The timing of the payments is also important. Are you going to sell this all at once? Ar they going to go get an SBA loan and pay you a lump sum? Are you going to hold part of the, or even all of the sales price over time and collect it over time as well? You would be paying the tax as you collect the money over the several years.If you hold the paper. That may be an advantage to you if you want to collect the money, don’t need the money, and have some interest benefit or to defer the tax by collecting it over time. It does not affect the buyer’s ability to deduct anything, because they’re going to have the full title in possession to be able to take their deductions accordingly. It spreads the proceeds over multiple years, keeping you in a lower tax bracket hopefully. If you sold it for a million dollars in one year versus 200,000 over five years, you could see that you would be in a significantly different tax benefit tax bracket.

 

However, the IRS requires if you have an installment sale to charge interest. Right now, the tables are very low, so that’s not really a significant thing, but they do want you to charge interest so the seller would have interest income, the buyer would have interest expense. If that’s not stated in the contract, you have to go to the applicable federal rate tables to determine what those rates would be and calculate that in the contract.

 

The payments can also be over a fixed term, such as the 200,000 over five years, or it can be variable, such as based on performance. It might be 20% of the net profit or 10% of the gross income. They would have a floating payment over those period of years and you would calculate your gain accordingly, as you collected the funds.

 

That also shifts some of the risks to the buyer… to the seller, I’m sorry, to the seller because they have to stay engaged to make sure that the sales and the profits stay up during the terms of the sale. Remember to include all other sources of income on your personal return when you calculate this. For example, you may have other salary, you may have investment income or retirement income, social security inherited property that’s generating income. Keep that in mind when you’re calculating what your income tax is going to be, because it’s a collection of all of those sources of income as to what your tax will be.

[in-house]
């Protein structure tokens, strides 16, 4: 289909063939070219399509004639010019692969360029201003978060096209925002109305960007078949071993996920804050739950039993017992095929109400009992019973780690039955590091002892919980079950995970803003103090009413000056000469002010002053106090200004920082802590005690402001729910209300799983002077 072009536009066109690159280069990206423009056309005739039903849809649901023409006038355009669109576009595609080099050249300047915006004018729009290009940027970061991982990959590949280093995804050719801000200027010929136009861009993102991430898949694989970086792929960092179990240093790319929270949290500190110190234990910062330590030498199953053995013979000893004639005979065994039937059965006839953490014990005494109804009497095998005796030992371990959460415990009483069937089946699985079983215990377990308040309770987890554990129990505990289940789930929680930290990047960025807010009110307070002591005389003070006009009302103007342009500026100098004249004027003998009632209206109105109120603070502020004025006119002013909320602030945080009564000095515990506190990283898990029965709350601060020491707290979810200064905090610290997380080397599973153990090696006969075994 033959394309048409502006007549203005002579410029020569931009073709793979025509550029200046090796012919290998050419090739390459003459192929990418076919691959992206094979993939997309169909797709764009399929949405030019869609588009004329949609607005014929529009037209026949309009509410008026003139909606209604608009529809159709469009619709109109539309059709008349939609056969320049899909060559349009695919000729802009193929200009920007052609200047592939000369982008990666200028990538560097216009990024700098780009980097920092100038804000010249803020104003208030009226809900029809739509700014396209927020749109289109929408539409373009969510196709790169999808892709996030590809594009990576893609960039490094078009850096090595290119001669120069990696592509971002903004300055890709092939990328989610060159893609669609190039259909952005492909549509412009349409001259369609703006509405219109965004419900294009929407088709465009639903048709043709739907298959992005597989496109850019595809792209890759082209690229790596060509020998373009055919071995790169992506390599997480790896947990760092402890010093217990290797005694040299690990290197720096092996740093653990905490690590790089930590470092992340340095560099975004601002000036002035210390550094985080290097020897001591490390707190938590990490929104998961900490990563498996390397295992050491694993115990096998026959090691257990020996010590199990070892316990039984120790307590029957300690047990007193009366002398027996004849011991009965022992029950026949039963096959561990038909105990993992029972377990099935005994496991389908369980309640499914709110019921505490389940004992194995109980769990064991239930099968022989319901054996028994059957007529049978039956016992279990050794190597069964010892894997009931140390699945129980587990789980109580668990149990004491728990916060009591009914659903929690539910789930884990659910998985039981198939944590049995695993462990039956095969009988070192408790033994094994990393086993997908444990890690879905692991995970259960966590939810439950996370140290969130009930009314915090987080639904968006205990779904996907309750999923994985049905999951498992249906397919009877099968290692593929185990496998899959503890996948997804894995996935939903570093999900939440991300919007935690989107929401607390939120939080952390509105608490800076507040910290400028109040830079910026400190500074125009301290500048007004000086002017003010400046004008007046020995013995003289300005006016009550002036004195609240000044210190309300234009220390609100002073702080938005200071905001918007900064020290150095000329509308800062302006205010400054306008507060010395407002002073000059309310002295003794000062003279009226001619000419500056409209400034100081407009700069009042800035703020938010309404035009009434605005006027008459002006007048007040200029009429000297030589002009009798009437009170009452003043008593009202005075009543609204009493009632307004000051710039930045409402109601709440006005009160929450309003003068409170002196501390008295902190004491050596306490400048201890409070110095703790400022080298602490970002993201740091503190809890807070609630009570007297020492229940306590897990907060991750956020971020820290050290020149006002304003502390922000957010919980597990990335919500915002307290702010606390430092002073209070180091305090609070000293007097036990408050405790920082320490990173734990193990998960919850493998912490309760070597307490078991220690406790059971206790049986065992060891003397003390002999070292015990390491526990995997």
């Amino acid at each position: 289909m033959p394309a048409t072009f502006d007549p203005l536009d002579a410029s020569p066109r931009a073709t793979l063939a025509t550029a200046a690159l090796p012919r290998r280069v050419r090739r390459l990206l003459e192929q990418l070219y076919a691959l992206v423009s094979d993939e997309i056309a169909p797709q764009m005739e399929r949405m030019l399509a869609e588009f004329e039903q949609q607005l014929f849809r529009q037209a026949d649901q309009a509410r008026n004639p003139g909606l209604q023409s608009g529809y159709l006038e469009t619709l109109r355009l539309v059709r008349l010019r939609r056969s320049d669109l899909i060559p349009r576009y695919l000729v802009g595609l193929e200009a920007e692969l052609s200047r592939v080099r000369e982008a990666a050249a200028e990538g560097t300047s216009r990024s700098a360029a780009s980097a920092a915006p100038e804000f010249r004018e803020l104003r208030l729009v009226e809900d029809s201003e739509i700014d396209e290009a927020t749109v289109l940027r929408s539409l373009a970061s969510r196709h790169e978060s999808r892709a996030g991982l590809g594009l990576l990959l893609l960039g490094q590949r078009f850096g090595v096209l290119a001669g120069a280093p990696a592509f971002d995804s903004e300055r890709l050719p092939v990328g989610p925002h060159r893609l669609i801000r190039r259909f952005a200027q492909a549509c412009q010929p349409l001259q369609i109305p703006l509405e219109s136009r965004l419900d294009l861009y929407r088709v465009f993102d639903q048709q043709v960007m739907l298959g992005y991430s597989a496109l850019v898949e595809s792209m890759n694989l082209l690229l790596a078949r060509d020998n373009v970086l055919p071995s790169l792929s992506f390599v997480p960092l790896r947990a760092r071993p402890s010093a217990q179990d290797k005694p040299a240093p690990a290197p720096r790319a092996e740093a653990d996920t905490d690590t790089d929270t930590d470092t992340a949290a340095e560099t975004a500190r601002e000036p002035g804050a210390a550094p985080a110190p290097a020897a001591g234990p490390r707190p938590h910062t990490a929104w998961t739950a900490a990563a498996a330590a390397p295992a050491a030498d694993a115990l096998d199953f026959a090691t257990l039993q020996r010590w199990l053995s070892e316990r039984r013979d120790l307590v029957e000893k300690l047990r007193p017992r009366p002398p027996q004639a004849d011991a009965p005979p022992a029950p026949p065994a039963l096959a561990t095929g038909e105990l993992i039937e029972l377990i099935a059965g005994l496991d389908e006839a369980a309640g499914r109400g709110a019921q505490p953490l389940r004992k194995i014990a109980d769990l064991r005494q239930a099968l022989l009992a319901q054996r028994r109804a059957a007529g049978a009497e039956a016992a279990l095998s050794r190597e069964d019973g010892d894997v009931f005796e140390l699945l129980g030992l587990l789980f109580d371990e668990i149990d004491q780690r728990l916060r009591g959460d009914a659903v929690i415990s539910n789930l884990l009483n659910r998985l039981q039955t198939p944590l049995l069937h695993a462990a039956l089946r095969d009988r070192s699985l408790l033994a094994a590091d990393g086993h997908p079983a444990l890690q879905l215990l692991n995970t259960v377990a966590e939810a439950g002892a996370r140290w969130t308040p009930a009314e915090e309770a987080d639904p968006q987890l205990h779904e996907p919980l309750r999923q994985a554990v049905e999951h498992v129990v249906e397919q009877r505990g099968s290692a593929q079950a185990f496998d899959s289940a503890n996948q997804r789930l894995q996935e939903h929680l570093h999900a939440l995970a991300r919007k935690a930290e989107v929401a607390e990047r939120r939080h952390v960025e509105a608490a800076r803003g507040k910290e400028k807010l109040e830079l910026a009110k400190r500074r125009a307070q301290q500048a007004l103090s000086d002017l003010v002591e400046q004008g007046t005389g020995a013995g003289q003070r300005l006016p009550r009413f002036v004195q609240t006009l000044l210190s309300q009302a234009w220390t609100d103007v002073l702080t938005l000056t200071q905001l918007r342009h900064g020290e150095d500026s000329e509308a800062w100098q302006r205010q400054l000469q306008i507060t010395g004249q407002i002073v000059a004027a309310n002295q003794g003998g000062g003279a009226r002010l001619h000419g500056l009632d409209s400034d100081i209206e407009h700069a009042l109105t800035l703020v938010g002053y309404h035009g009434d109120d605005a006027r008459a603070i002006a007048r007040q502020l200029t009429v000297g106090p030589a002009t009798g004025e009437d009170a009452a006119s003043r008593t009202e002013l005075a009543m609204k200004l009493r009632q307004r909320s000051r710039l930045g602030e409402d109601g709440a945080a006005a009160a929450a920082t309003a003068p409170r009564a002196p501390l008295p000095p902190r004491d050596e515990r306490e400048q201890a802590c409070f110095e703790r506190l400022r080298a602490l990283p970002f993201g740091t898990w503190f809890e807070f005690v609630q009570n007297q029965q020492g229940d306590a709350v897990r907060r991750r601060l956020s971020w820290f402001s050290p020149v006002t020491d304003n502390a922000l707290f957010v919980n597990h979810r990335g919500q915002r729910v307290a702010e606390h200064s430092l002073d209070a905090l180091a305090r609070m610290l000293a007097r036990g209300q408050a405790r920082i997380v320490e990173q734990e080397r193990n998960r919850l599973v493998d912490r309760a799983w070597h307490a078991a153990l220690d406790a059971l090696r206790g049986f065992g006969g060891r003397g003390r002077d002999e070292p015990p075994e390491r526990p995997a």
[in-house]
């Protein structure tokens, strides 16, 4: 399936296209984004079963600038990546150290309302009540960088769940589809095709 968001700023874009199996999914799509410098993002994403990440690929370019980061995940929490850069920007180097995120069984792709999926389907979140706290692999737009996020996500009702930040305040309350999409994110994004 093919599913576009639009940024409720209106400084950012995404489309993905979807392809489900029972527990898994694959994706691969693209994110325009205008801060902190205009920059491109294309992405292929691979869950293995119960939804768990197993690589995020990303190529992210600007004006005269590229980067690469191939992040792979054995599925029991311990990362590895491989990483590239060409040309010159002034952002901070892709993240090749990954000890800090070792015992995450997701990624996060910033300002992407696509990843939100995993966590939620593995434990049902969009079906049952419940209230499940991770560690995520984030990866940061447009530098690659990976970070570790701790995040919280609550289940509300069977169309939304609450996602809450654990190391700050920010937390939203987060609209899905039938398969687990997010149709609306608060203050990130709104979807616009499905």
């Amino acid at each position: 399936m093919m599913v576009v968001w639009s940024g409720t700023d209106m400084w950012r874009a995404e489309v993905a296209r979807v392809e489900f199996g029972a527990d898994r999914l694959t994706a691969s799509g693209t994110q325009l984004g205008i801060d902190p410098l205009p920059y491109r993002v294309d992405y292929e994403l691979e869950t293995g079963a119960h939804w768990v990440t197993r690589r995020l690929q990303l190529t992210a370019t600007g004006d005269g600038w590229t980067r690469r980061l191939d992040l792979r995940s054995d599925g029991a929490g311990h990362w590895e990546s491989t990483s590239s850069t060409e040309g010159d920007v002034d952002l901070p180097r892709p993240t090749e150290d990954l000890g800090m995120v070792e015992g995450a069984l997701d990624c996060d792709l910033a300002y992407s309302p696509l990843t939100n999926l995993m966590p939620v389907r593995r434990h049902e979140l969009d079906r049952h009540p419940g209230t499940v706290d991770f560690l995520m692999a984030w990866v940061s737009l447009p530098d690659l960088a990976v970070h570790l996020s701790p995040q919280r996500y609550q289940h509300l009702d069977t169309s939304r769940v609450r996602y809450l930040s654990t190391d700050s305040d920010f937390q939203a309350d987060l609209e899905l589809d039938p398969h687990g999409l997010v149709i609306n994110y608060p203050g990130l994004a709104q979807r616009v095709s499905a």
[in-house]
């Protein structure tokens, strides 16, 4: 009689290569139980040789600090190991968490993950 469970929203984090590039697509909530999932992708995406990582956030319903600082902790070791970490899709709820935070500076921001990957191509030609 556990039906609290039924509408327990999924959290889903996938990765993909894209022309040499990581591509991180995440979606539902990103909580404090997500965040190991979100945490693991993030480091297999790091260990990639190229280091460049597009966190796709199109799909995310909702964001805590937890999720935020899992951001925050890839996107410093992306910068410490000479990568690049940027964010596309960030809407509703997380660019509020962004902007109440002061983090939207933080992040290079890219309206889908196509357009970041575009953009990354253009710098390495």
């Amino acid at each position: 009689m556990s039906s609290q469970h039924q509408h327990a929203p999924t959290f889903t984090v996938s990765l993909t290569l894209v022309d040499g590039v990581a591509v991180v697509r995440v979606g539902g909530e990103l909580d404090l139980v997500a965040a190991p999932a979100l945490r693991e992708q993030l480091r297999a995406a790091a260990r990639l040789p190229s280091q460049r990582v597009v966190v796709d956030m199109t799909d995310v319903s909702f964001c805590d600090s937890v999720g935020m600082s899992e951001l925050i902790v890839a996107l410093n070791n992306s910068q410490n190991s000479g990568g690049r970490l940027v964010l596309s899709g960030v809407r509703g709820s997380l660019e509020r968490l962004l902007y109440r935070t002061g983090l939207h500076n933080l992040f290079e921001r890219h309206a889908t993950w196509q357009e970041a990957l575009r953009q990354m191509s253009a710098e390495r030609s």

Consequently, the timing is very over a number of years, as well as in what year you may have other income. I’ve often said that when you get to the decade in which you turn 60, there’s a lot of decisions to be made about taking your retirement, your social security benefits, and selling your business to know when’s the best time for tax purposes to get that income.

 

Let’s take an example here. Let’s suppose you sold the business for $1 million. It consists of $50,000 in cash, $25,000 in inventory, 25,000 in prepaid expenses, 400,000 of depreciable assets, less $200,000 of already depreciated amounts, 25,000 of accounts payable, and 50,000 balance of a line of credit, which they will assume.

 

You have net assets there of 225,000. Trust me, I’ve done the math. That’s what it comes out to be. Your corporation has a $10,000 initial investment that you put into the business. Your basis in the corporation is $10,000, but it has $225,000 in net assets.

 

Here we have a sale of a million dollars, less the broker commission of 10%, which is not unusual of a hundred thousand, closing cost of about 25,000, so the net proceeds the actual cash on the table is 875, less the net assets from the previous screen of 225,000, so there’s a net taxable income of 650,000. You’re going to have a recapture tax on the depreciation that we talked about, 200,000 at 39.6… I’m sorry, of 100,000 would be 396, $39,600. Then there’s a 20% tax on the remaining 550, take the hundred thousand off of the 650, and that would, at 20% on 550, would be $110,000. The total tax is 1496.